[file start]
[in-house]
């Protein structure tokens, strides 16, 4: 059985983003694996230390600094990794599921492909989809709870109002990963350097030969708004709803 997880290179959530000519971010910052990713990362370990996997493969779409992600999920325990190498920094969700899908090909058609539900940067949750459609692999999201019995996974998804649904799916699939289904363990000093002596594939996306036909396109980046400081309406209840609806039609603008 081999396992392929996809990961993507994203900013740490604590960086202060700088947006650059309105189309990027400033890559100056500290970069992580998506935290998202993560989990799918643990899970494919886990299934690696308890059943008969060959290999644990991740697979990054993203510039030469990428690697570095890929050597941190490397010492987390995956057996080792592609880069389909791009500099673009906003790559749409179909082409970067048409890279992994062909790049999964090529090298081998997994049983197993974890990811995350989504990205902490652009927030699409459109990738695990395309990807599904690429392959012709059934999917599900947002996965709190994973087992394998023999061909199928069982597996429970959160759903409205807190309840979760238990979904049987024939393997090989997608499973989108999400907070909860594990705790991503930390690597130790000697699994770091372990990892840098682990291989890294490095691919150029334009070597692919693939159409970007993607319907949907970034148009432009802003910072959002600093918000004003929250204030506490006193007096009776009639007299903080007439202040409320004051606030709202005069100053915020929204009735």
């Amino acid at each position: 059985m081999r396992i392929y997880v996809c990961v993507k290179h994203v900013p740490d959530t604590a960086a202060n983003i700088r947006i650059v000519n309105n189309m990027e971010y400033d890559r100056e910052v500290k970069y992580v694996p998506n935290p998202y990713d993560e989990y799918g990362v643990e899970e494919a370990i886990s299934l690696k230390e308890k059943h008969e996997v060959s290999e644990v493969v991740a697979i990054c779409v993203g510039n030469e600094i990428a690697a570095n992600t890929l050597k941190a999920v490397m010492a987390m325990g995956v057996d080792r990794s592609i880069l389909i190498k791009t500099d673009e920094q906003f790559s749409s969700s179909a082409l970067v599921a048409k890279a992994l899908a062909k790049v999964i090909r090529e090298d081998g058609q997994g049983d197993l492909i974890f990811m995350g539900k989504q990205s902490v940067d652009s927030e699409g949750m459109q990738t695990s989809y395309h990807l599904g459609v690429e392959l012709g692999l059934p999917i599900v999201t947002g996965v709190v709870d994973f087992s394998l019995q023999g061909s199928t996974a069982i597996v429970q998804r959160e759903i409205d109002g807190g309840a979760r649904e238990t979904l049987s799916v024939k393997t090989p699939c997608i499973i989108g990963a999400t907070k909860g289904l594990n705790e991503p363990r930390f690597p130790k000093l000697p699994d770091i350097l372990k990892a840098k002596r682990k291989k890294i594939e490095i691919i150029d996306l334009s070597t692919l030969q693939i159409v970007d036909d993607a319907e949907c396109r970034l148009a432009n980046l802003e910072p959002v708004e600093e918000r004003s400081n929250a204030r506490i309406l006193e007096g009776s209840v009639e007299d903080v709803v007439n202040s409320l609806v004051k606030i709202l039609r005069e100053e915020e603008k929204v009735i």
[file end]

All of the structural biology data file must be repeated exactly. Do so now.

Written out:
[in-house]
């Protein structure tokens, strides 16, 4: 059985983003694996230390600094990794599921492909989809709870109002990963350097030969708004709803 997880290179959530000519971010910052990713990362370990996997493969779409992600999920325990190498920094969700899908090909058609539900940067949750459609692999999201019995996974998804649904799916699939289904363990000093002596594939996306036909396109980046400081309406209840609806039609603008 081999396992392929996809990961993507994203900013740490604590960086202060700088947006650059309105189309990027400033890559100056500290970069992580998506935290998202993560989990799918643990899970494919886990299934690696308890059943008969060959290999644990991740697979990054993203510039030469990428690697570095890929050597941190490397010492987390995956057996080792592609880069389909791009500099673009906003790559749409179909082409970067048409890279992994062909790049999964090529090298081998997994049983197993974890990811995350989504990205902490652009927030699409459109990738695990395309990807599904690429392959012709059934999917599900947002996965709190994973087992394998023999061909199928069982597996429970959160759903409205807190309840979760238990979904049987024939393997090989997608499973989108999400907070909860594990705790991503930390690597130790000697699994770091372990990892840098682990291989890294490095691919150029334009070597692919693939159409970007993607319907949907970034148009432009802003910072959002600093918000004003929250204030506490006193007096009776009639007299903080007439202040409320004051606030709202005069100053915020929204009735």
């Amino acid at each position: 059985m081999r396992i392929y997880v996809c990961v993507k290179h994203v900013p740490d959530t604590a960086a202060n983003i700088r947006i650059v000519n309105n189309m990027e971010y400033d890559r100056e910052v500290k970069y992580v694996p998506n935290p998202y990713d993560e989990y799918g990362v643990e899970e494919a370990i886990s299934l690696k230390e308890k059943h008969e996997v060959s290999e644990v493969v991740a697979i990054c779409v993203g510039n030469e600094i990428a690697a570095n992600t890929l050597k941190a999920v490397m010492a987390m325990g995956v057996d080792r990794s592609i880069l389909i190498k791009t500099d673009e920094q906003f790559s749409s969700s179909a082409l970067v599921a048409k890279a992994l899908a062909k790049v999964i090909r090529e090298d081998g058609q997994g049983d197993l492909i974890f990811m995350g539900k989504q990205s902490v940067d652009s927030e699409g949750m459109q990738t695990s989809y395309h990807l599904g459609v690429e392959l012709g692999l059934p999917i599900v999201t947002g996965v709190v709870d994973f087992s394998l019995q023999g061909s199928t996974a069982i597996v429970q998804r959160e759903i409205d109002g807190g309840a979760r649904e238990t979904l049987s799916v024939k393997t090989p699939c997608i499973i989108g990963a999400t907070k909860g289904l594990n705790e991503p363990r930390f690597p130790k000093l000697p699994d770091i350097l372990k990892a840098k002596r682990k291989k890294i594939e490095i691919i150029d996306l334009s070597t692919l030969q693939i159409v970007d036909d993607a319907e949907c396109r970034l148009a432009n980046l802003e910072p959002v708004e600093e918000r004003s400081n929250a204030r506490i309406l006193e007096g009776s209840v009639e007299d903080v709803v007439n202040s409320l609806v004051k606030i709202l039609r005069e100053e915020e603008k929204v009735i």